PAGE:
HAVING hobbies in middle age may help ward off dementia years later, researchers have found.
Scientists discovered activities such as reading, playing sport and socialising contribute to maintaining brainpower into old age — and may help reduce the risk of dementia.
The Cambridge University study has huge implications for the UK’s National Health Service, which faces soaring costs for caring for people with diseases such as Alzheimer’s.
Brains get smaller as we age, but some people are able to maintain their memory and IQ as they get older despite this.
Experts now believe this resilience — called ‘cognitive reserve’ — is boosted by using the brain as much as possible while young.
Researcher Dr Dennis Chan, whose findings are published in the Neurobiology of Ageing journal, said: “We start with the same hardware — our brains — but the things we do can make it more robust. This is the phenomenon called cognitive reserve … There’s no one-size-fits-all approach, but the message is, what you do between the ages of 35 and 65 may affect your risk of dementia post 65.”
Previous studies have shown that those with a higher IQ, who spent longer in education, or who have more intellectually challenging occupations have a lower risk of developing dementia in later life due to these factors contributing to cognitive reserve.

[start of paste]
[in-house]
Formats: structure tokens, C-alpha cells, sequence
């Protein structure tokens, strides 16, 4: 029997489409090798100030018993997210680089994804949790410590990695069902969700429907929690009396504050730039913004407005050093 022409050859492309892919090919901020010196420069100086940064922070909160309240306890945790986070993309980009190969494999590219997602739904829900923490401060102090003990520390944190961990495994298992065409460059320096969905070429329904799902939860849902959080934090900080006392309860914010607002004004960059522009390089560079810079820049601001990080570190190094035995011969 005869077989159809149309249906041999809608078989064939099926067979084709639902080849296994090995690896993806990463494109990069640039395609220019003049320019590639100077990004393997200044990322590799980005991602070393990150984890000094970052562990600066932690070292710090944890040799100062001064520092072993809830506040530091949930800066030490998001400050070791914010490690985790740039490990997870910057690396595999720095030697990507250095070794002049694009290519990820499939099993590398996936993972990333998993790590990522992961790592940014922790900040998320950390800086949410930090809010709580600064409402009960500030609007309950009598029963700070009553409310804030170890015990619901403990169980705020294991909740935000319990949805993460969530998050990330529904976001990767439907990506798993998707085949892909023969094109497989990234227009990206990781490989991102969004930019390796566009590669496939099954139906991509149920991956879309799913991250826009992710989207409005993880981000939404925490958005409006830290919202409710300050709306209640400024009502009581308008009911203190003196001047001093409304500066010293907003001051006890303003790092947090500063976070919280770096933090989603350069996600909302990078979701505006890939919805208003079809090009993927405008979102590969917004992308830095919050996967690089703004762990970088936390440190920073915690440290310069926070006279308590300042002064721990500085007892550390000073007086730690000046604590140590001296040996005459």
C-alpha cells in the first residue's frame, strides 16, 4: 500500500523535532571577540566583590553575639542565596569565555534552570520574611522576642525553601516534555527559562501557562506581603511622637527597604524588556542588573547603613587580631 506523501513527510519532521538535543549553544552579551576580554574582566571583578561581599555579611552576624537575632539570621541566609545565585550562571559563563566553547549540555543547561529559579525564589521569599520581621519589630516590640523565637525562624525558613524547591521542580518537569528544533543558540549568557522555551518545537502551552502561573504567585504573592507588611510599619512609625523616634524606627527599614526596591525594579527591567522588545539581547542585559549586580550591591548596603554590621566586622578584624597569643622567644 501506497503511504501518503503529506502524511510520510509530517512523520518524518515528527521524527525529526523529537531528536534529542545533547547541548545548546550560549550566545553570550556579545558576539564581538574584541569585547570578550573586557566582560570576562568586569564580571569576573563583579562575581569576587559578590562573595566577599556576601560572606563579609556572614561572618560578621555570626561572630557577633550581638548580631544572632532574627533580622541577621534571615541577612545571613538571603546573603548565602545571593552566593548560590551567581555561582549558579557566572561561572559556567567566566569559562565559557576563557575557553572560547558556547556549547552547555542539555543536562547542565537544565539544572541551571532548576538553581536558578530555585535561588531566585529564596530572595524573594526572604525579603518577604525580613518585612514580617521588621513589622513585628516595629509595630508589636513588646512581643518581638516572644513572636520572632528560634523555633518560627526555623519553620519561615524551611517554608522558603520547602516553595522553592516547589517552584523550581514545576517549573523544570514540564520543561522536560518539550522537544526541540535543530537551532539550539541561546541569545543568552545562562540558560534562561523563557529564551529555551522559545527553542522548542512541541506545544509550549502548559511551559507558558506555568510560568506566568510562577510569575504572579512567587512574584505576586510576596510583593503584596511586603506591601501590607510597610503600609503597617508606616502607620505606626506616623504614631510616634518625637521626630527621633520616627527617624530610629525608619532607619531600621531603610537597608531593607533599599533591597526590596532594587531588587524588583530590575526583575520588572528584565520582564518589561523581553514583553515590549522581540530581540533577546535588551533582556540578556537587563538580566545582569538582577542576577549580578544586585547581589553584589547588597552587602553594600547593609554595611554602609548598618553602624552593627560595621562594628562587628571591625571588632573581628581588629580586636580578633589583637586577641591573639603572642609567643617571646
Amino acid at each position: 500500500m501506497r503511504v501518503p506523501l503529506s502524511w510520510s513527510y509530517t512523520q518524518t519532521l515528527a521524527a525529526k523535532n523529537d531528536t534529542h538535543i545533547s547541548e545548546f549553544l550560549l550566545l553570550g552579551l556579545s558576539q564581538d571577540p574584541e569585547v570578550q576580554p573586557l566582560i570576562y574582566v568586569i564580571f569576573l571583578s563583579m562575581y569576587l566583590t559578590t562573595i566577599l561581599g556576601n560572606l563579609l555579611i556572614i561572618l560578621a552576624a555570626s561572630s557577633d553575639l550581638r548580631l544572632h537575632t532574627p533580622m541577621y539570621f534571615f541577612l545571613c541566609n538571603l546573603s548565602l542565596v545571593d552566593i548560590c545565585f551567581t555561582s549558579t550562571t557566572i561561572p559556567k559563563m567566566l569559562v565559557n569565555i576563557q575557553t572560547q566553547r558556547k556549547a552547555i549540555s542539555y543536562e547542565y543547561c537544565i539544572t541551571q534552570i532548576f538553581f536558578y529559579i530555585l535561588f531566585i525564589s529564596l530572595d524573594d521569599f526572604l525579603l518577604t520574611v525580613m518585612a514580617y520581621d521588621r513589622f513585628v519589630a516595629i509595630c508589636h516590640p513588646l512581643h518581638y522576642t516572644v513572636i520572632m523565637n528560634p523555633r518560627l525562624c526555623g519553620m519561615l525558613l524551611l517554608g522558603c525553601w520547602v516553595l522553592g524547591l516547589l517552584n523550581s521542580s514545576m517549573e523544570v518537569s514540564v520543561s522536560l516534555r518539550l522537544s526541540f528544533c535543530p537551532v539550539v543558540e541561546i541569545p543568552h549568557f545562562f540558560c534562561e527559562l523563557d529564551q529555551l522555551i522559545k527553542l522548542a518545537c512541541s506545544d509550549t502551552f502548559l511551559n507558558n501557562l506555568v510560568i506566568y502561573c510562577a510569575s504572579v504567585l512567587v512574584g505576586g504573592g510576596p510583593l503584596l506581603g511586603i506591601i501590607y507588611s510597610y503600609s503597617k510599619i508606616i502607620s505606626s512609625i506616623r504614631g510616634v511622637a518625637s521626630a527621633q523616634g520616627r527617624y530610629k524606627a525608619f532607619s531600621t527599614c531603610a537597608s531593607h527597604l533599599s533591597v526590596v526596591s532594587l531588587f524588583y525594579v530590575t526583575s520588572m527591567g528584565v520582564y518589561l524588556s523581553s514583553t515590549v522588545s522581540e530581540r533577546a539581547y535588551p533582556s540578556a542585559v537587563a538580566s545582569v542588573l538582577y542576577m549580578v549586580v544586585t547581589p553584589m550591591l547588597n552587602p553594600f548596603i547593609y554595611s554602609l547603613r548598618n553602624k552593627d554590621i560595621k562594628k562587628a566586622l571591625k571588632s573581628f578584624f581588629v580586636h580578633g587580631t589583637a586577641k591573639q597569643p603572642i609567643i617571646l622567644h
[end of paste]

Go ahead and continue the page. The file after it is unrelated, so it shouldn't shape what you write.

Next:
The researchers set out to establish if how people spent their spare time before retirement could also boost cognitive reserve.
They measured the brain sizes of 205 people aged 66 to 88 using MRI scans and asked the volunteers to take IQ tests and complete a questionnaire about their hobbies.
Their pastimes were divided into intellectual, physical and social activities, such as reading books or spending time with family.
Researchers discovered that these midlife activities contributed to later-life IQ, independent of levels of education or occupation. They also found those with higher midlife activity scores were less dependent on brain size for maintaining their IQ.
This suggests their increased cognitive reserve was able to sustain their thinking ability despite age-related brain shrinkage.
“We’re quite excited by our findings,” Dr Chan said.
“Everyone can do this [increase their activity levels] — it doesn’t matter what you do for work or where you are.
“Activities like chatting to family or reading are free … all these activities are good for you.” There are 850,000 people with dementia in the UK, and this is set to rise to two million by 2051. Alzheimer’s Research UK predicts the disease will cost the NHS £5bn in 2020, rising to £11bn in 2050.
Dr Chan said: “This [study] has huge implications for the NHS. There’s no cost in prevention and from the NHS’s point of view free activities earlier in life could keep people out of hospital later on.”